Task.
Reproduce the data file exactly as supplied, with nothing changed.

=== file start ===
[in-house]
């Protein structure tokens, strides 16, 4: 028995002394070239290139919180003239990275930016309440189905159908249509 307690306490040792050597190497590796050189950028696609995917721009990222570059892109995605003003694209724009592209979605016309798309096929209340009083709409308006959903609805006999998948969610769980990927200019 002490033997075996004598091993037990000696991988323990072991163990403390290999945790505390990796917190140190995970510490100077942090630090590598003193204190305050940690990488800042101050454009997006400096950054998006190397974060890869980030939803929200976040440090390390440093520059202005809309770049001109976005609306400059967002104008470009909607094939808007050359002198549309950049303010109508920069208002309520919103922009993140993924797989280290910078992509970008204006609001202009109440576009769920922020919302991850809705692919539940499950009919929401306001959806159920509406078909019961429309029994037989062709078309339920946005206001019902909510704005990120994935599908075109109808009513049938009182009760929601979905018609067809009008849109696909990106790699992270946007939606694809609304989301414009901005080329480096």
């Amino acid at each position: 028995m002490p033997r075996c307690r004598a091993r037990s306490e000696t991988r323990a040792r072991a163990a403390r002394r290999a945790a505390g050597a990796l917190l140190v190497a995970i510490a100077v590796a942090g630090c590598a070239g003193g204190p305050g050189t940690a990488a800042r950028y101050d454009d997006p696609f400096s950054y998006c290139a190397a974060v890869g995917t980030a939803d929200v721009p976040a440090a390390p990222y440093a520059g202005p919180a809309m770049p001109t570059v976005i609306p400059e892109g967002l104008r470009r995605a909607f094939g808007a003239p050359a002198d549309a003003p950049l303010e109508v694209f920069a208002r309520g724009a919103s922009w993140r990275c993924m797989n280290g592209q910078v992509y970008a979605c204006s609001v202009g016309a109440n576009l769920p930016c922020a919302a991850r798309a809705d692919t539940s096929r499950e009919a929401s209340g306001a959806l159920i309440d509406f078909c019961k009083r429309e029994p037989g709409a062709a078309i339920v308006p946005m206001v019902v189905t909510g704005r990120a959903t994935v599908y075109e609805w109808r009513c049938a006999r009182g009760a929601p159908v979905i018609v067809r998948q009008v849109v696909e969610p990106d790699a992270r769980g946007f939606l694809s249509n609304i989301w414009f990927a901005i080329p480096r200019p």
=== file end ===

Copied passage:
[in-house]
């Protein structure tokens, strides 16, 4: 028995002394070239290139919180003239990275930016309440189905159908249509 307690306490040792050597190497590796050189950028696609995917721009990222570059892109995605003003694209724009592209979605016309798309096929209340009083709409308006959903609805006999998948969610769980990927200019 002490033997075996004598091993037990000696991988323990072991163990403390290999945790505390990796917190140190995970510490100077942090630090590598003193204190305050940690990488800042101050454009997006400096950054998006190397974060890869980030939803929200976040440090390390440093520059202005809309770049001109976005609306400059967002104008470009909607094939808007050359002198549309950049303010109508920069208002309520919103922009993140993924797989280290910078992509970008204006609001202009109440576009769920922020919302991850809705692919539940499950009919929401306001959806159920509406078909019961429309029994037989062709078309339920946005206001019902909510704005990120994935599908075109109808009513049938009182009760929601979905018609067809009008849109696909990106790699992270946007939606694809609304989301414009901005080329480096």
């Amino acid at each position: 028995m002490p033997r075996c307690r004598a091993r037990s306490e000696t991988r323990a040792r072991a163990a403390r002394r290999a945790a505390g050597a990796l917190l140190v190497a995970i510490a100077v590796a942090g630090c590598a070239g003193g204190p305050g050189t940690a990488a800042r950028y101050d454009d997006p696609f400096s950054y998006c290139a190397a974060v890869g995917t980030a939803d929200v721009p976040a440090a390390p990222y440093a520059g202005p919180a809309m770049p001109t570059v976005i609306p400059e892109g967002l104008r470009r995605a909607f094939g808007a003239p050359a002198d549309a003003p950049l303010e109508v694209f920069a208002r309520g724009a919103s922009w993140r990275c993924m797989n280290g592209q910078v992509y970008a979605c204006s609001v202009g016309a109440n576009l769920p930016c922020a919302a991850r798309a809705d692919t539940s096929r499950e009919a929401s209340g306001a959806l159920i309440d509406f078909c019961k009083r429309e029994p037989g709409a062709a078309i339920v308006p946005m206001v019902v189905t909510g704005r990120a959903t994935v599908y075109e609805w109808r009513c049938a006999r009182g009760a929601p159908v979905i018609v067809r998948q009008v849109v696909e969610p990106d790699a992270r769980g946007f939606l694809s249509n609304i989301w414009f990927a901005i080329p480096r200019p």